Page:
has been kind enough to send his ideas on article links within transcription software. I've posted my plans
here before, but Matt's ideas are borne of his experience after six months of work on Papa's Diary
. Some of his ideas are already included by my link feature, others may inform FromThePage
, but I think his specification is worth posting in its entirety. If I don't use his suggestions in my software, perhaps someone else will.
One of my frustrations with Blogger (and I'm sure this would be my frustration with any blog software since my coding skills start and end with HTML 2.0) is that I can't easily create/show the definitions of terms or explain the backgrounds of certain people or organizations without linking readers to other pages.
Here's what my dream software would do from the reader's point of view:
Individual words in each entry would appear in a different color if there was background material associated with it. On rollover, a popup window would give basic background information on the term: if it was a person, there'd be a thumbnail photo, a short bio, and a link to whatever posts involved that person if the reader wanted to see more; if it was the name of an organization, we might see a short background blurb and related links; if it was a slang term from the past, we might see its definition; if it was a reference to a movie, the popup window might play a clip, etc.
Here's how it would work from my perspective:
When I write a post, the software would automatically scan my text and create a link for each term it recognizes from a glossary that I would have defined in advance. This glossary would include all the text, links, and media assets associated with each term. The software would also scan my latest entry and compare it to the existing body of work and pick out any frequently-mentioned terms that don't have a glossary definition and ask me if I wanted to create a glossary entry for them. For example, if I frequently mention The New York Times, it would ask me if I wanted to create a definition for it. I could choose to say "Yes," "Not Now" or "Never." If I chose yes and created the definition, I'd have the option of applying the definition to all previous posts or only to future posts.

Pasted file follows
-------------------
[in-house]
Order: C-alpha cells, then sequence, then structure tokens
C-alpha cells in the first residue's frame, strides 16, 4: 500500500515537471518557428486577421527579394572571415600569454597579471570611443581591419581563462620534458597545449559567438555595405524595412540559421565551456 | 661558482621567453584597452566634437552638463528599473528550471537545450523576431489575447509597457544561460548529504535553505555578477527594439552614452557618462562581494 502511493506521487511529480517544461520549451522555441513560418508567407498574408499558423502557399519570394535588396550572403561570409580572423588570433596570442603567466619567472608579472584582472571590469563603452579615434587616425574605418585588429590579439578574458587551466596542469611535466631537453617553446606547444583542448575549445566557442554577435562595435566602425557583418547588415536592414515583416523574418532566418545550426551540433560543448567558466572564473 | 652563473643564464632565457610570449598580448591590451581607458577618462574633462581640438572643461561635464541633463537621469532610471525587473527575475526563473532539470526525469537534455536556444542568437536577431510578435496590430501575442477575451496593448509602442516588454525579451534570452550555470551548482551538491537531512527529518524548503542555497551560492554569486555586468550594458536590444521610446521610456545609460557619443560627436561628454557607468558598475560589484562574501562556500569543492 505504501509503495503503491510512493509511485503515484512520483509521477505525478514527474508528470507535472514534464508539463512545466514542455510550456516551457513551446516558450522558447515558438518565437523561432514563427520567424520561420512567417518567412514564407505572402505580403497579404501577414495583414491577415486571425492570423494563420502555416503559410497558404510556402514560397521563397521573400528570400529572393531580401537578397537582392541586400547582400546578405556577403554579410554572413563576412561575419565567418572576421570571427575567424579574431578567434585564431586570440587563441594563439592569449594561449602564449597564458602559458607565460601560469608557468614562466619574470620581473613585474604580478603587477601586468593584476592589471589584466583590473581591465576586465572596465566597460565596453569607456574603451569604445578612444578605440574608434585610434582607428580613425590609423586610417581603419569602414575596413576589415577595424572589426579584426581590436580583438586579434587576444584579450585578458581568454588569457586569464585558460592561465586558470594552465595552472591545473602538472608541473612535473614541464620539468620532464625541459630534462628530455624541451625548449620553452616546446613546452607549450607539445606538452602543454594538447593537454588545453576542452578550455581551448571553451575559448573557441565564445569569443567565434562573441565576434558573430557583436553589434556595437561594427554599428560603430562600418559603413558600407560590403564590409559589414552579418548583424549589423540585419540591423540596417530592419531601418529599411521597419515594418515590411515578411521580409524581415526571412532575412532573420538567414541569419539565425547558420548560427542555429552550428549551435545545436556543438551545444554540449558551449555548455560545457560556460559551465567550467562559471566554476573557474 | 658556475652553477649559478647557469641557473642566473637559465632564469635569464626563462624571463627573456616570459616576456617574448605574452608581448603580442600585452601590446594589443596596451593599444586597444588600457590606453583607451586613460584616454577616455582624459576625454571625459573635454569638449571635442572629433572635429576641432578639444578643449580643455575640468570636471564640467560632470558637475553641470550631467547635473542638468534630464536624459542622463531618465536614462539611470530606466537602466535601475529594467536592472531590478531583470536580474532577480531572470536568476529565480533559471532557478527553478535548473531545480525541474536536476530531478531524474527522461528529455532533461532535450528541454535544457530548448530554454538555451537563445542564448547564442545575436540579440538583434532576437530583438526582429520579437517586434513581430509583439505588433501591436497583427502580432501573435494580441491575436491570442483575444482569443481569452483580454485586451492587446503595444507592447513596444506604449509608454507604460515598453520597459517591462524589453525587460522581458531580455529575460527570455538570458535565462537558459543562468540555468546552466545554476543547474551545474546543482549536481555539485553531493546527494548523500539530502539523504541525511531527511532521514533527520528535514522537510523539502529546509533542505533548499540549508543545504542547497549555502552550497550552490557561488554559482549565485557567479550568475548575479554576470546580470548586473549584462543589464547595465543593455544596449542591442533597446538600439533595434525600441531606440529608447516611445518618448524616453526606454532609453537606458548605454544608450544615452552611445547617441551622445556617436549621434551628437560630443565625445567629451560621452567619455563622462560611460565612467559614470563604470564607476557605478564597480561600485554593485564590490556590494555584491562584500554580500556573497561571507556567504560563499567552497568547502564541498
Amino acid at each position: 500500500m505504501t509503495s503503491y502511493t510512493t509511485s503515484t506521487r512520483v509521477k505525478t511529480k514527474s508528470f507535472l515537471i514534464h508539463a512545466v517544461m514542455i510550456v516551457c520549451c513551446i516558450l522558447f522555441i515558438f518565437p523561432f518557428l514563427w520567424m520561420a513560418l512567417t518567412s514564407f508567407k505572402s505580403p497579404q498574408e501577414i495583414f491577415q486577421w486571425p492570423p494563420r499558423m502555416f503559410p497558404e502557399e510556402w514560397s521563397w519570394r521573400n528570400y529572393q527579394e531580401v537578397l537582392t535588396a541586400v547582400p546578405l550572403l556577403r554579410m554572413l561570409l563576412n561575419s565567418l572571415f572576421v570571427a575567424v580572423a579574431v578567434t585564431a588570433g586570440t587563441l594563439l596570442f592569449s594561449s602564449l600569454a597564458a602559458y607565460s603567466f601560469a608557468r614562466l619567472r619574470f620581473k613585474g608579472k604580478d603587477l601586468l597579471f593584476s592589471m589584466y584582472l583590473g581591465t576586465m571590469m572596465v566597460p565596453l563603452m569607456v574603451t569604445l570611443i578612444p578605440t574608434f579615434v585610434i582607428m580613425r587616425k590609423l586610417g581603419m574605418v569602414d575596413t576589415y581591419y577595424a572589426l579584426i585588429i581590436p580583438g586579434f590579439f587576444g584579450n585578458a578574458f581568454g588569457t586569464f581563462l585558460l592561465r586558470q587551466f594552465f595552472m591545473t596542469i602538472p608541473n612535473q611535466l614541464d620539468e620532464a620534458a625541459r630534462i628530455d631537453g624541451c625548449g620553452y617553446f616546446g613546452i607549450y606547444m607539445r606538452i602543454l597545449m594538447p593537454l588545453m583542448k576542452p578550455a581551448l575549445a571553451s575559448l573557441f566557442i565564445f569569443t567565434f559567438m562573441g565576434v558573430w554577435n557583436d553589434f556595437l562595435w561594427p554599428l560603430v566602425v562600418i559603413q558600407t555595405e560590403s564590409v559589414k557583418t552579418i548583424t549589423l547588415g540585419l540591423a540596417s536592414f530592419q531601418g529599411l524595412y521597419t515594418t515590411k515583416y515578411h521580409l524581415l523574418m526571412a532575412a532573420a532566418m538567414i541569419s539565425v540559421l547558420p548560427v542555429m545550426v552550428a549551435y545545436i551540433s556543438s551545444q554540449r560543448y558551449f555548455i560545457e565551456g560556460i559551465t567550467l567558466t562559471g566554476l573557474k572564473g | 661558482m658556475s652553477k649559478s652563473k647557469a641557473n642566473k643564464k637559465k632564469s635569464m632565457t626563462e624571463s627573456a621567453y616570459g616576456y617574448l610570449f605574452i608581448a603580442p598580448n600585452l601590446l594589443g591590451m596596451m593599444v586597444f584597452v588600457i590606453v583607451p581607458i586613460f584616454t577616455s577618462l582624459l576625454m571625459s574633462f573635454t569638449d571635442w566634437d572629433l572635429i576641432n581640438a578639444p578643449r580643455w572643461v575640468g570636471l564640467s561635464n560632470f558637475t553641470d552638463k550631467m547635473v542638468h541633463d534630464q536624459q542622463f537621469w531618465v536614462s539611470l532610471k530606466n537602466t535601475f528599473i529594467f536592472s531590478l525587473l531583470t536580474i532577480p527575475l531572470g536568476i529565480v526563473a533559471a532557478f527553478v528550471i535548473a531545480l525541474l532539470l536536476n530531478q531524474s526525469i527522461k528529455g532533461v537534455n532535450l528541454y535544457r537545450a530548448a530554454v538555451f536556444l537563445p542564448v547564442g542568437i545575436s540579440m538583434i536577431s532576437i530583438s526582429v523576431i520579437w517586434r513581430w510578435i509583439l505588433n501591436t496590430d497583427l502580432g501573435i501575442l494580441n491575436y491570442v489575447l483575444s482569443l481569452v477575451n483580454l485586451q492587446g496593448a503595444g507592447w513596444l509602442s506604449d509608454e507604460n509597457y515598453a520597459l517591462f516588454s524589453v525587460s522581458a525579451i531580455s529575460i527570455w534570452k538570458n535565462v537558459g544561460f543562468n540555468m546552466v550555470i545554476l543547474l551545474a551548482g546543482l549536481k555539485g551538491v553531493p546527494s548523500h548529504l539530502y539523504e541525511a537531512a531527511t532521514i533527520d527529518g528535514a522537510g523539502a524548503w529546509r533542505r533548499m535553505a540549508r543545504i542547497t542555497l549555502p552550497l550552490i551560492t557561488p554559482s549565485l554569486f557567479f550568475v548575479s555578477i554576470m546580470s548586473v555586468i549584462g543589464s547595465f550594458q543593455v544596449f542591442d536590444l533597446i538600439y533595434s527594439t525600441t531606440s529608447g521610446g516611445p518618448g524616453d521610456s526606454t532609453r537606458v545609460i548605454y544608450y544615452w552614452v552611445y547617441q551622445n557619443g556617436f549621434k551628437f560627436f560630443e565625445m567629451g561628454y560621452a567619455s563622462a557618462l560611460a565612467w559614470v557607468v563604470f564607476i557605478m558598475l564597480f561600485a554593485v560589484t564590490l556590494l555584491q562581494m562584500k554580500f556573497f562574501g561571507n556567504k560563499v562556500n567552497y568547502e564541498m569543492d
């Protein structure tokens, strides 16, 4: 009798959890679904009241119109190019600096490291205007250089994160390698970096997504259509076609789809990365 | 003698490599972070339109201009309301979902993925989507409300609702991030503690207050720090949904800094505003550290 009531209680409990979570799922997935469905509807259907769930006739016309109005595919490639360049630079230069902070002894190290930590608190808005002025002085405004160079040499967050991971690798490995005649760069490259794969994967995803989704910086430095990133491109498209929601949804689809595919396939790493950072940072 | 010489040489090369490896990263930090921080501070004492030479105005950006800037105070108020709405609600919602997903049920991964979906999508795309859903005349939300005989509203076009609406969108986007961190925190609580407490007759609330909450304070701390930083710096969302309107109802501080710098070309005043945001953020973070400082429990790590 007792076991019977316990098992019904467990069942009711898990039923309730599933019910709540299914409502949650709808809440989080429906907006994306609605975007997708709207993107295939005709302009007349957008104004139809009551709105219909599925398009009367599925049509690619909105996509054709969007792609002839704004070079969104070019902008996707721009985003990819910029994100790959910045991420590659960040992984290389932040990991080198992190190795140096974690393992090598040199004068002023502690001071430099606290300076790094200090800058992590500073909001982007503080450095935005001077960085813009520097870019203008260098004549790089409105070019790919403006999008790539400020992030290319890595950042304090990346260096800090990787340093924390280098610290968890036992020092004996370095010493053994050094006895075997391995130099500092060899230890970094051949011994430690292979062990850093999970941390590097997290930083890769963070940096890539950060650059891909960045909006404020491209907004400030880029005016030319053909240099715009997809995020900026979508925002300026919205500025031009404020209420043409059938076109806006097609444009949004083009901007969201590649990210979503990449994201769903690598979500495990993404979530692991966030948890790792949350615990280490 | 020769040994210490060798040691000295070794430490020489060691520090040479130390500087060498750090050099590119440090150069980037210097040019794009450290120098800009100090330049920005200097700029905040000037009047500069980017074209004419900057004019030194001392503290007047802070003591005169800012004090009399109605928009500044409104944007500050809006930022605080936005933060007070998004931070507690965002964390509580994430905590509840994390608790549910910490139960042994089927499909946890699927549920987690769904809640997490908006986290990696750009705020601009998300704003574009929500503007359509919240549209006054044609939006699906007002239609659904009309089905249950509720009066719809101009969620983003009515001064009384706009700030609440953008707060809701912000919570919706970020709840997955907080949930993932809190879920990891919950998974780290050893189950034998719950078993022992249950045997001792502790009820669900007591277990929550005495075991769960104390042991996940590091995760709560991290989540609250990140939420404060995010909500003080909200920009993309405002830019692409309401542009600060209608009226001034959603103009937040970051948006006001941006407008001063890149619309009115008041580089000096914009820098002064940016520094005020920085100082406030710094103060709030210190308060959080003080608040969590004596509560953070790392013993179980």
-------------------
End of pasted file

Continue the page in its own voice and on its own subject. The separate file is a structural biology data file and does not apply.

The application would also display my post in a preview mode pretty much as a regular reader would see it. If I were to roll over a term that had a glossary term associated with it, I'd see whatever the user would see but I would also have a few admin options in the pop-up window like: Deactivate (in case I didn't want it to be a rollover); Associate A Different Definition (in case I wanted to show another asset than usual for a term). If I didn't do anything to the links, they would simply default to the automatically-created rollovers when I confirm the post submission.
So, that's my dream (though I would settle for the ability to create a pop-up with some HTML in a pinch).
One thing I forgot to mention, too, is that I would also want to be able to create a link to another page instead of a pop-up once in a while. I suppose this could just be another admin option, and maybe the user would see a different link color or some other visual signal if the text led to a pop-up rather than another page.
Hi there-- I was wondering if you've looked at or heard about the CommentPress theme for the Wordpress blogging engine. It's aimed at social texts, but I think could have implications for scan-based, image-driven projects as well. Also, have you explored footnote.com at all? That's got a really interesting interface as well, though I'm personally turned off by it being subscription-based for "premium" content.
I'm an archivist interested in how these types of tools might make the materials in our repository more useful to scholars, by allowing collective transcription and annotation of scanned documents. You might find that there are others interested in the field, which is closely aligned with family history.
I am really excited about your project, and in following your progress. Good luck with your work!
Thanks for your encouraging words!
Commenting is the next feature on my to-do list to tackle after I finish implementing subject categories.
Commenting on a page a pretty basic feature, and I've been planning comments at higher granularities (i.e. work, collection, user), but it had never occurred to me to support commenting on individual paragraphs. I can't imagine that the data model would be too hard -- the difficulty comes from the UI, and CommentPress presents a pretty good model.
Do you have any thoughts on image-based comments, akin to what Flickr does?
I haven't looked at footnote.com's UI yet, but will try to check it out next week.
Thanks again for the feedback. I'd be happy to correspond at my gmail address, which is benwbrum.
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